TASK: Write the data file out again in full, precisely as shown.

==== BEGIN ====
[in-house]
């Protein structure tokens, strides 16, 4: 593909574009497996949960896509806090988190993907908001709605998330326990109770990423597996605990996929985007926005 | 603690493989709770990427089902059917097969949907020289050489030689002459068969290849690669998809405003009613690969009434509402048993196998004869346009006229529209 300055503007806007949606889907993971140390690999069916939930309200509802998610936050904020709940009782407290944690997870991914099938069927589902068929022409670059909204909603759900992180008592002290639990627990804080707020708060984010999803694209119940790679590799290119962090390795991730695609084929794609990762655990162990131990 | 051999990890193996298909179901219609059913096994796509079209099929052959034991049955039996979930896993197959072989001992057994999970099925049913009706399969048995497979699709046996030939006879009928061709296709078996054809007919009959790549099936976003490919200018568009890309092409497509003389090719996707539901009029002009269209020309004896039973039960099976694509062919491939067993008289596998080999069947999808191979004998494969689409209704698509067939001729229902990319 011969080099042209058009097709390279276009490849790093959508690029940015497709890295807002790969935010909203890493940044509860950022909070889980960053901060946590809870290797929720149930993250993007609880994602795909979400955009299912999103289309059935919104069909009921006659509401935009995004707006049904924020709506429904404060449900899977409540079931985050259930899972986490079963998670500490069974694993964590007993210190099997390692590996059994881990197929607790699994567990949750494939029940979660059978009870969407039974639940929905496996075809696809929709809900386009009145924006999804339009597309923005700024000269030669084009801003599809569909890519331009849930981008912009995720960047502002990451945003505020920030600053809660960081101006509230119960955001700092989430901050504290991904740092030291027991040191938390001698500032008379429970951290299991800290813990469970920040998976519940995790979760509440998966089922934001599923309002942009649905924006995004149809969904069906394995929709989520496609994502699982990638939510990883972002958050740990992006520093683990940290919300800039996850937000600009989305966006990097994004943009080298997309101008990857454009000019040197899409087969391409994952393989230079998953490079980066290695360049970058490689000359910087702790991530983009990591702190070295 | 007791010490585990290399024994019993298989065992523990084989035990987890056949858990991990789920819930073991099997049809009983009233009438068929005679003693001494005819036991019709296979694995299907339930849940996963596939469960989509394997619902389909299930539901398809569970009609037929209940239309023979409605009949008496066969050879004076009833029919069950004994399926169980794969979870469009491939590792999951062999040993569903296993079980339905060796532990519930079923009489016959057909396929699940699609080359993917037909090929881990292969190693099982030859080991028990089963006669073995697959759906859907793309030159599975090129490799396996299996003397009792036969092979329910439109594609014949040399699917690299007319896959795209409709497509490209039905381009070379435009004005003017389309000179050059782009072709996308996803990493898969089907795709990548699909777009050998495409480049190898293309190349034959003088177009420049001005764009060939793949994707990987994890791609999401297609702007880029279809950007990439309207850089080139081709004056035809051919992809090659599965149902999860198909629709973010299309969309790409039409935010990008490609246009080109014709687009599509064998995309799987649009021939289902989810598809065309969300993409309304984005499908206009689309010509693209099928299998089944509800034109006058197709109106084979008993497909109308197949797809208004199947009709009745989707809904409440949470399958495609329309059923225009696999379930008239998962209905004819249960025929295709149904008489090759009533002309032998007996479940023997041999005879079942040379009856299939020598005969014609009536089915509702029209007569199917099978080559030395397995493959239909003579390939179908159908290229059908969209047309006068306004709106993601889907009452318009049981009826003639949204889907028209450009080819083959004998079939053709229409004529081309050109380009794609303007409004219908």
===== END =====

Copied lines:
[in-house]
């Protein structure tokens, strides 16, 4: 593909574009497996949960896509806090988190993907908001709605998330326990109770990423597996605990996929985007926005 | 603690493989709770990427089902059917097969949907020289050489030689002459068969290849690669998809405003009613690969009434509402048993196998004869346009006229529209 300055503007806007949606889907993971140390690999069916939930309200509802998610936050904020709940009782407290944690997870991914099938069927589902068929022409670059909204909603759900992180008592002290639990627990804080707020708060984010999803694209119940790679590799290119962090390795991730695609084929794609990762655990162990131990 | 051999990890193996298909179901219609059913096994796509079209099929052959034991049955039996979930896993197959072989001992057994999970099925049913009706399969048995497979699709046996030939006879009928061709296709078996054809007919009959790549099936976003490919200018568009890309092409497509003389090719996707539901009029002009269209020309004896039973039960099976694509062919491939067993008289596998080999069947999808191979004998494969689409209704698509067939001729229902990319 011969080099042209058009097709390279276009490849790093959508690029940015497709890295807002790969935010909203890493940044509860950022909070889980960053901060946590809870290797929720149930993250993007609880994602795909979400955009299912999103289309059935919104069909009921006659509401935009995004707006049904924020709506429904404060449900899977409540079931985050259930899972986490079963998670500490069974694993964590007993210190099997390692590996059994881990197929607790699994567990949750494939029940979660059978009870969407039974639940929905496996075809696809929709809900386009009145924006999804339009597309923005700024000269030669084009801003599809569909890519331009849930981008912009995720960047502002990451945003505020920030600053809660960081101006509230119960955001700092989430901050504290991904740092030291027991040191938390001698500032008379429970951290299991800290813990469970920040998976519940995790979760509440998966089922934001599923309002942009649905924006995004149809969904069906394995929709989520496609994502699982990638939510990883972002958050740990992006520093683990940290919300800039996850937000600009989305966006990097994004943009080298997309101008990857454009000019040197899409087969391409994952393989230079998953490079980066290695360049970058490689000359910087702790991530983009990591702190070295 | 007791010490585990290399024994019993298989065992523990084989035990987890056949858990991990789920819930073991099997049809009983009233009438068929005679003693001494005819036991019709296979694995299907339930849940996963596939469960989509394997619902389909299930539901398809569970009609037929209940239309023979409605009949008496066969050879004076009833029919069950004994399926169980794969979870469009491939590792999951062999040993569903296993079980339905060796532990519930079923009489016959057909396929699940699609080359993917037909090929881990292969190693099982030859080991028990089963006669073995697959759906859907793309030159599975090129490799396996299996003397009792036969092979329910439109594609014949040399699917690299007319896959795209409709497509490209039905381009070379435009004005003017389309000179050059782009072709996308996803990493898969089907795709990548699909777009050998495409480049190898293309190349034959003088177009420049001005764009060939793949994707990987994890791609999401297609702007880029279809950007990439309207850089080139081709004056035809051919992809090659599965149902999860198909629709973010299309969309790409039409935010990008490609246009080109014709687009599509064998995309799987649009021939289902989810598809065309969300993409309304984005499908206009689309010509693209099928299998089944509800034109006058197709109106084979008993497909109308197949797809208004199947009709009745989707809904409440949470399958495609329309059923225009696999379930008239998962209905004819249960025929295709149904008489090759009533002309032998007996479940023997041999005879079942040379009856299939020598005969014609009536089915509702029209007569199917099978080559030395397995493959239909003579390939179908159908290229059908969209047309006068306004709106993601889907009452318009049981009826003639949204889907028209450009080819083959004998079939053709229409004529081309050109380009794609303007409004219908």